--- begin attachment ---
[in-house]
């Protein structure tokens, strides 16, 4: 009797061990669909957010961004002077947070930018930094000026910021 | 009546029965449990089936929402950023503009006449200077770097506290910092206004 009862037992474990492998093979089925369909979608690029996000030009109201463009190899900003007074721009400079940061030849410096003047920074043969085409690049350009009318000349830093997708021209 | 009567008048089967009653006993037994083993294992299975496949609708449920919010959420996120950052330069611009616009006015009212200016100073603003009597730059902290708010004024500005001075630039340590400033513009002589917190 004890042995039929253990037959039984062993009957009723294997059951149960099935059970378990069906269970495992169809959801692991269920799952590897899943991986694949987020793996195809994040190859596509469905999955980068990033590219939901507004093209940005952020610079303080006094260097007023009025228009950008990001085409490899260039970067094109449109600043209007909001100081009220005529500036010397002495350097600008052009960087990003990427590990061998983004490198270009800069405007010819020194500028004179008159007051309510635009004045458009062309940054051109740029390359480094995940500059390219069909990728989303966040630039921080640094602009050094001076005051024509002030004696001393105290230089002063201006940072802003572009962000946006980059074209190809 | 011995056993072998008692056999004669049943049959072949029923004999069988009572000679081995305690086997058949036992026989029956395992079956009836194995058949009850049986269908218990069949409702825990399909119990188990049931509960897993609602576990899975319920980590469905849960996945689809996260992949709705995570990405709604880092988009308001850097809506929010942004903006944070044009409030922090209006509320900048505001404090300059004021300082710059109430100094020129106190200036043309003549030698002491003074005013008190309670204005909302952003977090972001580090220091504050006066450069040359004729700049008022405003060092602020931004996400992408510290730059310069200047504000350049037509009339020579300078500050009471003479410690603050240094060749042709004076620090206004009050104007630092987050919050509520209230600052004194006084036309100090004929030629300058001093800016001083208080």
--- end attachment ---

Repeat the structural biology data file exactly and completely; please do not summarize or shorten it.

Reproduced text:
[in-house]
């Protein structure tokens, strides 16, 4: 009797061990669909957010961004002077947070930018930094000026910021 | 009546029965449990089936929402950023503009006449200077770097506290910092206004 009862037992474990492998093979089925369909979608690029996000030009109201463009190899900003007074721009400079940061030849410096003047920074043969085409690049350009009318000349830093997708021209 | 009567008048089967009653006993037994083993294992299975496949609708449920919010959420996120950052330069611009616009006015009212200016100073603003009597730059902290708010004024500005001075630039340590400033513009002589917190 004890042995039929253990037959039984062993009957009723294997059951149960099935059970378990069906269970495992169809959801692991269920799952590897899943991986694949987020793996195809994040190859596509469905999955980068990033590219939901507004093209940005952020610079303080006094260097007023009025228009950008990001085409490899260039970067094109449109600043209007909001100081009220005529500036010397002495350097600008052009960087990003990427590990061998983004490198270009800069405007010819020194500028004179008159007051309510635009004045458009062309940054051109740029390359480094995940500059390219069909990728989303966040630039921080640094602009050094001076005051024509002030004696001393105290230089002063201006940072802003572009962000946006980059074209190809 | 011995056993072998008692056999004669049943049959072949029923004999069988009572000679081995305690086997058949036992026989029956395992079956009836194995058949009850049986269908218990069949409702825990399909119990188990049931509960897993609602576990899975319920980590469905849960996945689809996260992949709705995570990405709604880092988009308001850097809506929010942004903006944070044009409030922090209006509320900048505001404090300059004021300082710059109430100094020129106190200036043309003549030698002491003074005013008190309670204005909302952003977090972001580090220091504050006066450069040359004729700049008022405003060092602020931004996400992408510290730059310069200047504000350049037509009339020579300078500050009471003479410690603050240094060749042709004076620090206004009050104007630092987050919050509520209230600052004194006084036309100090004929030629300058001093800016001083208080």